The Caged Eagle - Poem by George Sterling
Dost hear the west wind calling thee afar,
O thou that hast beheld the night withdrawn,
And past the crystal thresholds of the dawn
Soared on the pathway of the morning star?
O'er what cold forests and what granite hills
Were once thy roads, in days remote from this?
What torrents knew thee and what valleys miss
The shadow of thy pinion on their rills?
Does no mate mourn thee, faithful to thee yet,
Deep in the wilderness where men are few,
Whose wings, now tireless on the eternal blue,
Would fold by thine on some snow-parapet?
Or was it thine the bitter coasts to know,
Where the profound Atlantic thunders welled
To walls from which thine ageless eyes beheld
The northern ocean foaming far below?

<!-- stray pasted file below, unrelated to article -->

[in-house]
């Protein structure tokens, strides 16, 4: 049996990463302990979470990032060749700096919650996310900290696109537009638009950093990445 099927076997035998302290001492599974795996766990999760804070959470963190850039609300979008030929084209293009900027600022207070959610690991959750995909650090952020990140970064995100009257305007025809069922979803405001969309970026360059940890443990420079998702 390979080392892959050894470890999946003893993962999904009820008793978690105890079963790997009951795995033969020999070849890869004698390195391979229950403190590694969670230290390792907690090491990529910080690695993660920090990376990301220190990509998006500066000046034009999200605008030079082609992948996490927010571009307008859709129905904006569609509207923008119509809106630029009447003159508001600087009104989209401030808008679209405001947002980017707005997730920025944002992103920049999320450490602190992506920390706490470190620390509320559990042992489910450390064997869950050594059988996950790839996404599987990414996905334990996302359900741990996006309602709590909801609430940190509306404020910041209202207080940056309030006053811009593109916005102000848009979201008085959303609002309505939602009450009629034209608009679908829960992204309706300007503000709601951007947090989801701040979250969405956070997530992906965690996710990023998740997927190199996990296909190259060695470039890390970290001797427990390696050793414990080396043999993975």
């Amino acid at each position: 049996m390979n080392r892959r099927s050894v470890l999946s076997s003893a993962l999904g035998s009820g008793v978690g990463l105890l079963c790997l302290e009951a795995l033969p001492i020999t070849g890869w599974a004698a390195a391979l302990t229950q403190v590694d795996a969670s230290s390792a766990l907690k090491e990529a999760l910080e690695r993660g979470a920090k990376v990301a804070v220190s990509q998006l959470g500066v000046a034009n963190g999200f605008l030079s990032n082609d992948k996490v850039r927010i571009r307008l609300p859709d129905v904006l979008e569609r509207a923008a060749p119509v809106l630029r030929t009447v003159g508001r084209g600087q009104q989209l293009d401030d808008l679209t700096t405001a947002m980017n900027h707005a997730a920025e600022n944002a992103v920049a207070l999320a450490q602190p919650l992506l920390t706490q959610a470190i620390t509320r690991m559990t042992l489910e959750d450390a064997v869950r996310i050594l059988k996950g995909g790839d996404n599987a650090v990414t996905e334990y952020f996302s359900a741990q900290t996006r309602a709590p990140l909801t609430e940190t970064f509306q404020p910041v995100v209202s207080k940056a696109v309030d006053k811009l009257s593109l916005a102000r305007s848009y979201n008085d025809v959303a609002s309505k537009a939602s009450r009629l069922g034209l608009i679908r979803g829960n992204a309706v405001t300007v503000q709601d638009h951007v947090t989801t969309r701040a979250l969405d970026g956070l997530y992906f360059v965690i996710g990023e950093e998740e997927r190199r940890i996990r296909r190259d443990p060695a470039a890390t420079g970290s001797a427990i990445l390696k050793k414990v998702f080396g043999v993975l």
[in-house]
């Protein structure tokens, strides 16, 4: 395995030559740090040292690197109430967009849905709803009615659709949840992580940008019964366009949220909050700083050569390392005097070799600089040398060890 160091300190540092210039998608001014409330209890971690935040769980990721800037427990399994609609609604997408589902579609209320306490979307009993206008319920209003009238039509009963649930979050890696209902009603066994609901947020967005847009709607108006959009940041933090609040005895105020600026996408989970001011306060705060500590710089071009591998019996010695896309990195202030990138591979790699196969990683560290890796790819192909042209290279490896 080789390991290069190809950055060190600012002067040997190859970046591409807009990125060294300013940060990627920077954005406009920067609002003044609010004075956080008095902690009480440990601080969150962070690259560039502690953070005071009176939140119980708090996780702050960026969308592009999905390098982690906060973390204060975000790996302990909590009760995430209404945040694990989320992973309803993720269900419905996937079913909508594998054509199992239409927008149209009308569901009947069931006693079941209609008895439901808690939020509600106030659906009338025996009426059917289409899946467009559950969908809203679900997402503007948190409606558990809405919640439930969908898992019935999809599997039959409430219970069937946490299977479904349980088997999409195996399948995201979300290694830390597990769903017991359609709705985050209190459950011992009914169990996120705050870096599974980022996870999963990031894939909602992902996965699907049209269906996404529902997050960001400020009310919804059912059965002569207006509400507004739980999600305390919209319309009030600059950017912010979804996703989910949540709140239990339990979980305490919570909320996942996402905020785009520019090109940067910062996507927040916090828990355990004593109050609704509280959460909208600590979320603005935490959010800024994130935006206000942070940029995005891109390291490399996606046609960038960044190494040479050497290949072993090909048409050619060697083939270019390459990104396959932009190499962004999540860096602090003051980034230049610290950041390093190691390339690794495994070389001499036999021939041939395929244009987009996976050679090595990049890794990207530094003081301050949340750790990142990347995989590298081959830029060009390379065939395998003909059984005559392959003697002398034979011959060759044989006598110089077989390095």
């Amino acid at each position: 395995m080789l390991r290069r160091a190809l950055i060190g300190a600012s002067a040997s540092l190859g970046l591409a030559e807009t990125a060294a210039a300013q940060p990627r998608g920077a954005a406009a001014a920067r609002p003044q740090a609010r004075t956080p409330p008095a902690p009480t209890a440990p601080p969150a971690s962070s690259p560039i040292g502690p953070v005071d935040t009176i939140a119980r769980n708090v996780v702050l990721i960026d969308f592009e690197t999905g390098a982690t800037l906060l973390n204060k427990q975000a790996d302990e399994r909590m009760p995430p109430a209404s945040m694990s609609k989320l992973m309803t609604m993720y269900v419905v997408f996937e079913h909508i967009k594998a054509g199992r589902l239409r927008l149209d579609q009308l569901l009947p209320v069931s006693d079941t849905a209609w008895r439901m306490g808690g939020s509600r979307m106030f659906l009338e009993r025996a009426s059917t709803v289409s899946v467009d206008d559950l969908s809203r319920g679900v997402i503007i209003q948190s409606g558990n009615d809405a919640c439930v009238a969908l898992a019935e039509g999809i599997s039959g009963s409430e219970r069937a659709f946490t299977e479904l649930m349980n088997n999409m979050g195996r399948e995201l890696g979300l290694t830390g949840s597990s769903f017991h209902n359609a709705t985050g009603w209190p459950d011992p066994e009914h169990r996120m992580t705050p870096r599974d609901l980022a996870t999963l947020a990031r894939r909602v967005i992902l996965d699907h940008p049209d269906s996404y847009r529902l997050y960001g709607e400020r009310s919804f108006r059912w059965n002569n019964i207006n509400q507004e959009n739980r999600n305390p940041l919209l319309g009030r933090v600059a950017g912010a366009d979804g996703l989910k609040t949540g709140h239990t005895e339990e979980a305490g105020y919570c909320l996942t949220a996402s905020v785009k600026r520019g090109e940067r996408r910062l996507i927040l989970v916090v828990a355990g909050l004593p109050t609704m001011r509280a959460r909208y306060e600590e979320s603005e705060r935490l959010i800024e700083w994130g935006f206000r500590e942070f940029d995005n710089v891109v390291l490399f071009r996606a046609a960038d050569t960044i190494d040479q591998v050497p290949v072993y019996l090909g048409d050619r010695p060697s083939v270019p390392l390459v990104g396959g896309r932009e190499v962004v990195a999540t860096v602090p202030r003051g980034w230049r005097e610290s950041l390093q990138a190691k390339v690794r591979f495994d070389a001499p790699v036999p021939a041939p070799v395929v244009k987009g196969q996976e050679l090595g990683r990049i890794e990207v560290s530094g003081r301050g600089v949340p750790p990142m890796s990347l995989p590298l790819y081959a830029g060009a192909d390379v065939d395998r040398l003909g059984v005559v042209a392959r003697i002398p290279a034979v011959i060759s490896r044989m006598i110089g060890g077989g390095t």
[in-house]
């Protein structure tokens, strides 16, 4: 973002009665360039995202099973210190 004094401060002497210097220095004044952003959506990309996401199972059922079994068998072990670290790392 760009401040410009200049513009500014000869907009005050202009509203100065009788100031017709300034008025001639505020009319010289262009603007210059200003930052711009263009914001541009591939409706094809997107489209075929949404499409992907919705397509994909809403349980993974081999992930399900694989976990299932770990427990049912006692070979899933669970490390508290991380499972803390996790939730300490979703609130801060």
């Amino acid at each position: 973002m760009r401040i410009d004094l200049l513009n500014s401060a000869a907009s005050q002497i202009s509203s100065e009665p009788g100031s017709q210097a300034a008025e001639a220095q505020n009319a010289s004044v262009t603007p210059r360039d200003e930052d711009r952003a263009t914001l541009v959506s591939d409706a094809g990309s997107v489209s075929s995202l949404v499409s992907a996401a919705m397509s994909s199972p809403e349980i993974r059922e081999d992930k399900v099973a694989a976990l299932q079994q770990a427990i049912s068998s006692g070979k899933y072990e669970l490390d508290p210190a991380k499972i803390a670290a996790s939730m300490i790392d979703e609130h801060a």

Thy mate alone might share thy towering flight,
On equal wing in lonely heavens borne,
And rest with thee, waiting the distant morn,
On pinnacles made silent by the night.
Here is no sea, not wood of western leaf,
Nor mountains where the wind is on the snow:
Before thy prisoned gaze thy jailors go,
Curious, careless, knowing not thy grief.
The seasons of thy liberty are fled,
And hours when thou wast comrade of the cloud.
Now vultures are companions, and the crowd,
Long with the vision of thy bondage fed.
What music here shall mingle with thy dreams,
Or grace the years in which thou still must pine?
The song of tempest-halting firs was thine,
And the ascending voice of many streams.
And men have brought thee unto this at length,
Tho 'Freedom! freedom!' seemed thy native cry.
Lost are the ancient eyries on the sky,
The azure lanes, the sunlight in its strength.
Yet look on me, and one thy gaze shall find
Freedom, but doomed awhile thy fate to share—
Whose wings, as thine, ache for a wider air
And solitudes august with stars and wind.
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